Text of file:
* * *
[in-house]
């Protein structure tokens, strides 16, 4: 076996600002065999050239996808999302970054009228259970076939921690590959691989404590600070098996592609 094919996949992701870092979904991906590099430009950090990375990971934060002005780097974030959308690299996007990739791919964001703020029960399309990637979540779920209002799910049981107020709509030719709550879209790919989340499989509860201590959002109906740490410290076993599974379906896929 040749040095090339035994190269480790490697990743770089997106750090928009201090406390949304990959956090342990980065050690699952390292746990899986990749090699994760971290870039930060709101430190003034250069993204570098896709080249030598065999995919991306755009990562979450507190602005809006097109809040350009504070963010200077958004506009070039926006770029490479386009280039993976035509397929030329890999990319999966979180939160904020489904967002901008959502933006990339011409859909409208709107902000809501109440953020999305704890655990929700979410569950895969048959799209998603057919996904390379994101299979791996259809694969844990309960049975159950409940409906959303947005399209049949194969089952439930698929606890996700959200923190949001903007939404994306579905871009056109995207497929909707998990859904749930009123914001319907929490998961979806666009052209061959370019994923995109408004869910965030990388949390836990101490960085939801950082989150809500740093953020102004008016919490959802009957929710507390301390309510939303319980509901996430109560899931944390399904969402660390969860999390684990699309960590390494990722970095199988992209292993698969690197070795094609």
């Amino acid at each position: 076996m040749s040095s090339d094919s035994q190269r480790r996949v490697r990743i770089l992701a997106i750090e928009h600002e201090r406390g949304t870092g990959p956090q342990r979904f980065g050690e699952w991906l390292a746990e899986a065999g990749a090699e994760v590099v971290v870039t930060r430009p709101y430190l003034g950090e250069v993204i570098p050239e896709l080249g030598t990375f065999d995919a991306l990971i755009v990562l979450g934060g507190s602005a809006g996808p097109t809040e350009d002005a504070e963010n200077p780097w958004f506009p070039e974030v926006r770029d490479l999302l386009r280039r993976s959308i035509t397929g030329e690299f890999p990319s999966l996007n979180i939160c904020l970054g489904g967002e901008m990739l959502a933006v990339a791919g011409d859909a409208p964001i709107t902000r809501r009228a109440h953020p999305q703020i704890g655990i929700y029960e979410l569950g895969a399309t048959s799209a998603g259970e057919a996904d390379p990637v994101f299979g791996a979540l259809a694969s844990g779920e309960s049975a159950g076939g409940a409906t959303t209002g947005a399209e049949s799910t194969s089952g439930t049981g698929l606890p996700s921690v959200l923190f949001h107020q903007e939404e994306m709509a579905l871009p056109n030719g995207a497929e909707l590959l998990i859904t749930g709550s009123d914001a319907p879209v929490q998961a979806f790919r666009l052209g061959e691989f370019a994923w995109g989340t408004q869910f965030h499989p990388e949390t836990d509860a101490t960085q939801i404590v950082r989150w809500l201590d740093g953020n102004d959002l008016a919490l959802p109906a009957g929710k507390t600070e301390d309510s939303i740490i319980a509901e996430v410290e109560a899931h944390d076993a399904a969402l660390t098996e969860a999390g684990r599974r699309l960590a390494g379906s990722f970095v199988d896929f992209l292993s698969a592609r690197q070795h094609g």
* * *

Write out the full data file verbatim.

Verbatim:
[in-house]
């Protein structure tokens, strides 16, 4: 076996600002065999050239996808999302970054009228259970076939921690590959691989404590600070098996592609 094919996949992701870092979904991906590099430009950090990375990971934060002005780097974030959308690299996007990739791919964001703020029960399309990637979540779920209002799910049981107020709509030719709550879209790919989340499989509860201590959002109906740490410290076993599974379906896929 040749040095090339035994190269480790490697990743770089997106750090928009201090406390949304990959956090342990980065050690699952390292746990899986990749090699994760971290870039930060709101430190003034250069993204570098896709080249030598065999995919991306755009990562979450507190602005809006097109809040350009504070963010200077958004506009070039926006770029490479386009280039993976035509397929030329890999990319999966979180939160904020489904967002901008959502933006990339011409859909409208709107902000809501109440953020999305704890655990929700979410569950895969048959799209998603057919996904390379994101299979791996259809694969844990309960049975159950409940409906959303947005399209049949194969089952439930698929606890996700959200923190949001903007939404994306579905871009056109995207497929909707998990859904749930009123914001319907929490998961979806666009052209061959370019994923995109408004869910965030990388949390836990101490960085939801950082989150809500740093953020102004008016919490959802009957929710507390301390309510939303319980509901996430109560899931944390399904969402660390969860999390684990699309960590390494990722970095199988992209292993698969690197070795094609």
């Amino acid at each position: 076996m040749s040095s090339d094919s035994q190269r480790r996949v490697r990743i770089l992701a997106i750090e928009h600002e201090r406390g949304t870092g990959p956090q342990r979904f980065g050690e699952w991906l390292a746990e899986a065999g990749a090699e994760v590099v971290v870039t930060r430009p709101y430190l003034g950090e250069v993204i570098p050239e896709l080249g030598t990375f065999d995919a991306l990971i755009v990562l979450g934060g507190s602005a809006g996808p097109t809040e350009d002005a504070e963010n200077p780097w958004f506009p070039e974030v926006r770029d490479l999302l386009r280039r993976s959308i035509t397929g030329e690299f890999p990319s999966l996007n979180i939160c904020l970054g489904g967002e901008m990739l959502a933006v990339a791919g011409d859909a409208p964001i709107t902000r809501r009228a109440h953020p999305q703020i704890g655990i929700y029960e979410l569950g895969a399309t048959s799209a998603g259970e057919a996904d390379p990637v994101f299979g791996a979540l259809a694969s844990g779920e309960s049975a159950g076939g409940a409906t959303t209002g947005a399209e049949s799910t194969s089952g439930t049981g698929l606890p996700s921690v959200l923190f949001h107020q903007e939404e994306m709509a579905l871009p056109n030719g995207a497929e909707l590959l998990i859904t749930g709550s009123d914001a319907p879209v929490q998961a979806f790919r666009l052209g061959e691989f370019a994923w995109g989340t408004q869910f965030h499989p990388e949390t836990d509860a101490t960085q939801i404590v950082r989150w809500l201590d740093g953020n102004d959002l008016a919490l959802p109906a009957g929710k507390t600070e301390d309510s939303i740490i319980a509901e996430v410290e109560a899931h944390d076993a399904a969402l660390t098996e969860a999390g684990r599974r699309l960590a390494g379906s990722f970095v199988d896929f992209l292993s698969a592609r690197q070795h094609g």